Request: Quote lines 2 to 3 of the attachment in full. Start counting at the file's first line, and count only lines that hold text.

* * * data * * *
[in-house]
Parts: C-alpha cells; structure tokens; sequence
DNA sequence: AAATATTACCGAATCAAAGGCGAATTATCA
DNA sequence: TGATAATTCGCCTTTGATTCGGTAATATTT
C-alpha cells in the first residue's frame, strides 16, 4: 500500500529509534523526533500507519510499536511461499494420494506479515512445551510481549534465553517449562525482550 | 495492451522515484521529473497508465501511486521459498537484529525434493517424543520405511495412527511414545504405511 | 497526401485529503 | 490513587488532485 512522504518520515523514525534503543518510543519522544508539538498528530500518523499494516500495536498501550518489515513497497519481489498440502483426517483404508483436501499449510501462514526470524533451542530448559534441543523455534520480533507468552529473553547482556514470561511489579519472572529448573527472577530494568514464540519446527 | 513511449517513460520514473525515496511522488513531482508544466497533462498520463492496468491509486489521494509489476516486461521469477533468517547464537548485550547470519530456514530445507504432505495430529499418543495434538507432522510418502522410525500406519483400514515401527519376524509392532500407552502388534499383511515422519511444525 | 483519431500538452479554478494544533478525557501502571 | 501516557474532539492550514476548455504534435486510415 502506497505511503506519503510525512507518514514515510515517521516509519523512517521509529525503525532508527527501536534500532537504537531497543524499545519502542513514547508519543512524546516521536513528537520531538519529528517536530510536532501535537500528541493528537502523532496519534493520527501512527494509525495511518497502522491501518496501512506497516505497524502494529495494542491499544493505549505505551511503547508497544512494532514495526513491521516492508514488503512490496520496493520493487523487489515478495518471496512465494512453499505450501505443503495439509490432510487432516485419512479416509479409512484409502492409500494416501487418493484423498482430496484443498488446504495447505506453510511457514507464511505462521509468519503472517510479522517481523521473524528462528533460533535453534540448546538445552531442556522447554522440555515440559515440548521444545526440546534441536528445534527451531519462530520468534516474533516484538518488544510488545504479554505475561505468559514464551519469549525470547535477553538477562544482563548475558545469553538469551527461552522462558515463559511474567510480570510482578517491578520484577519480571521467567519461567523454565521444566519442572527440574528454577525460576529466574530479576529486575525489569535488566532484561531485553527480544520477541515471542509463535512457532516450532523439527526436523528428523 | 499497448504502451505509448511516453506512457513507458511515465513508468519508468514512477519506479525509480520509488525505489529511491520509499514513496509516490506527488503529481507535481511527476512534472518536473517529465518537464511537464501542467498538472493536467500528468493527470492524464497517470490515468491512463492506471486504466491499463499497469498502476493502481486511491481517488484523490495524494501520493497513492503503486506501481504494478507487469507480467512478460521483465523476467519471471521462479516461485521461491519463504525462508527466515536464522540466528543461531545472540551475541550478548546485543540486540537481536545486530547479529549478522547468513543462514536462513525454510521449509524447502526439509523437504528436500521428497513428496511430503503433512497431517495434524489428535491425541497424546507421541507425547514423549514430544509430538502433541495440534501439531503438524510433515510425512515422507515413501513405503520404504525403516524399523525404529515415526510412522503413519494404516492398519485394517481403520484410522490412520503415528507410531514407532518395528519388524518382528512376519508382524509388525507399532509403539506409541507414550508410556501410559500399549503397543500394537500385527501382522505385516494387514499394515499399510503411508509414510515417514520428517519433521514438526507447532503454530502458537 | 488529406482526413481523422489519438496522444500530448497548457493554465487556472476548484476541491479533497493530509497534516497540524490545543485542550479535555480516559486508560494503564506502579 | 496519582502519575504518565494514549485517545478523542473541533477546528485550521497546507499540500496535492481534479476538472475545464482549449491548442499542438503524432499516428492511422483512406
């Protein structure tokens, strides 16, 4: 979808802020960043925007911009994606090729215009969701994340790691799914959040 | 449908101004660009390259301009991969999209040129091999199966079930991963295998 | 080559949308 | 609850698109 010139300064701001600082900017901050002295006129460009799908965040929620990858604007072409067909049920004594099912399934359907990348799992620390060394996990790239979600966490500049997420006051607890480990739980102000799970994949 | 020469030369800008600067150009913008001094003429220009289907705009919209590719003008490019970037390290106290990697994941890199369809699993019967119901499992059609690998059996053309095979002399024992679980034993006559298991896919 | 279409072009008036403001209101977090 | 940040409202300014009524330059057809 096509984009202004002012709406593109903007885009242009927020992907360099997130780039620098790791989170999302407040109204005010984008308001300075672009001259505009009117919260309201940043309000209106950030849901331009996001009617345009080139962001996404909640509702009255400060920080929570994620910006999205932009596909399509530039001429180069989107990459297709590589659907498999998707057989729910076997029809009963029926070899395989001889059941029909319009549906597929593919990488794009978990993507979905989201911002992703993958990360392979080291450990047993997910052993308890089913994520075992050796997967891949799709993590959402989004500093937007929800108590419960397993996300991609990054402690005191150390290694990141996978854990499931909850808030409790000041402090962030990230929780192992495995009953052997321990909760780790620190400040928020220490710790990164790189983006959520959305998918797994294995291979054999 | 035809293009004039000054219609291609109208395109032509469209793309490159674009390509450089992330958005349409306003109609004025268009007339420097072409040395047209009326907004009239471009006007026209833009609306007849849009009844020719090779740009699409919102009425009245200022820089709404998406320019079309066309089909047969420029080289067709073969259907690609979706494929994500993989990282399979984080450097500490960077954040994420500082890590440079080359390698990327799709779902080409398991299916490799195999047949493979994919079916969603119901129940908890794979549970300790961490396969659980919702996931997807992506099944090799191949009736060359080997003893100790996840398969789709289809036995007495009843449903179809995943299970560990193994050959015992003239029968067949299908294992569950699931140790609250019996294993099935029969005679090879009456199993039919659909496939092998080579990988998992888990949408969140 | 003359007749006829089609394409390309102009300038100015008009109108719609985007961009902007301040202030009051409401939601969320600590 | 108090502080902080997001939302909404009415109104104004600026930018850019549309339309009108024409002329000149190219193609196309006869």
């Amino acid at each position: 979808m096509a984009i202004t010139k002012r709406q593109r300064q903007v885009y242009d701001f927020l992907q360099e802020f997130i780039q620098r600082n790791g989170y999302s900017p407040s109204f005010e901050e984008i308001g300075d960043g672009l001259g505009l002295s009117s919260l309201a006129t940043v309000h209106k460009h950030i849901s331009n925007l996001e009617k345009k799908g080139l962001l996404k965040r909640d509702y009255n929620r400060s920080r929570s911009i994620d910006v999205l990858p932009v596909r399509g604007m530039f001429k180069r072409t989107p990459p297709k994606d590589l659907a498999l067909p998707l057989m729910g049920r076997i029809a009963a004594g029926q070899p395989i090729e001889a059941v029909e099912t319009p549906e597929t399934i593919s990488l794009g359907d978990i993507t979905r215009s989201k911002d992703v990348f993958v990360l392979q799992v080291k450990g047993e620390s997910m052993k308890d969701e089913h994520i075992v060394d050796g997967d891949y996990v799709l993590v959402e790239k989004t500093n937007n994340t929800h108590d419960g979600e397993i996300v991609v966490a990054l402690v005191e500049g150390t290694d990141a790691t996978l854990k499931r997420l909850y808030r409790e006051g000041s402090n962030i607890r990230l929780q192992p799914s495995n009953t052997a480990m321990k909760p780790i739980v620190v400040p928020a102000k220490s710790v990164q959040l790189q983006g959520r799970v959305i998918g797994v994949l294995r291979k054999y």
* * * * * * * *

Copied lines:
Parts: C-alpha cells; structure tokens; sequence
DNA sequence: AAATATTACCGAATCAAAGGCGAATTATCA